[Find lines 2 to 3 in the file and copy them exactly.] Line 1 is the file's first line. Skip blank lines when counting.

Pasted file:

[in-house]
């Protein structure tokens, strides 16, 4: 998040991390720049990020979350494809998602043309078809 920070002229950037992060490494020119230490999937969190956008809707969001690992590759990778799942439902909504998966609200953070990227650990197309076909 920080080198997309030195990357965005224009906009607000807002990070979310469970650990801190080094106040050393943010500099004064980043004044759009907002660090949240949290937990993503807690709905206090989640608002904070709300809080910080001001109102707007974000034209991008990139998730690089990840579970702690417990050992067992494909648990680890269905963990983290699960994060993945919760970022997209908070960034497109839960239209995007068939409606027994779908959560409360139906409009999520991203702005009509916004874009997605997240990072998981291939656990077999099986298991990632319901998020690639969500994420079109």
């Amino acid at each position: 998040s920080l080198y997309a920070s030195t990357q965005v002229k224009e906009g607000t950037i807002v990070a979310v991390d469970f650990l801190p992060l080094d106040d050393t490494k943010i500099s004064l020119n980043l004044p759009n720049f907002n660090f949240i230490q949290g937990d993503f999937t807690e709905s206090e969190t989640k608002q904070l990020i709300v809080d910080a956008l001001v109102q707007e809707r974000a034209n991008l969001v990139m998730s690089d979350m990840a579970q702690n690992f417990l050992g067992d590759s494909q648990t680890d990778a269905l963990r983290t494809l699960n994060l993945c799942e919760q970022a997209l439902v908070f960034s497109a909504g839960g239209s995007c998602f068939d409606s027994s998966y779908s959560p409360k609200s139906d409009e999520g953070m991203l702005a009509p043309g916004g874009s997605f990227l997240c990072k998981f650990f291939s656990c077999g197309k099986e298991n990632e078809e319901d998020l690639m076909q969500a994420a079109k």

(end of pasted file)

């Protein structure tokens, strides 16, 4: 998040991390720049990020979350494809998602043309078809 920070002229950037992060490494020119230490999937969190956008809707969001690992590759990778799942439902909504998966609200953070990227650990197309076909 920080080198997309030195990357965005224009906009607000807002990070979310469970650990801190080094106040050393943010500099004064980043004044759009907002660090949240949290937990993503807690709905206090989640608002904070709300809080910080001001109102707007974000034209991008990139998730690089990840579970702690417990050992067992494909648990680890269905963990983290699960994060993945919760970022997209908070960034497109839960239209995007068939409606027994779908959560409360139906409009999520991203702005009509916004874009997605997240990072998981291939656990077999099986298991990632319901998020690639969500994420079109």
């Amino acid at each position: 998040s920080l080198y997309a920070s030195t990357q965005v002229k224009e906009g607000t950037i807002v990070a979310v991390d469970f650990l801190p992060l080094d106040d050393t490494k943010i500099s004064l020119n980043l004044p759009n720049f907002n660090f949240i230490q949290g937990d993503f999937t807690e709905s206090e969190t989640k608002q904070l990020i709300v809080d910080a956008l001001v109102q707007e809707r974000a034209n991008l969001v990139m998730s690089d979350m990840a579970q702690n690992f417990l050992g067992d590759s494909q648990t680890d990778a269905l963990r983290t494809l699960n994060l993945c799942e919760q970022a997209l439902v908070f960034s497109a909504g839960g239209s995007c998602f068939d409606s027994s998966y779908s959560p409360k609200s139906d409009e999520g953070m991203l702005a009509p043309g916004g874009s997605f990227l997240c990072k998981f650990f291939s656990c077999g197309k099986e298991n990632e078809e319901d998020l690639m076909q969500a994420a079109k």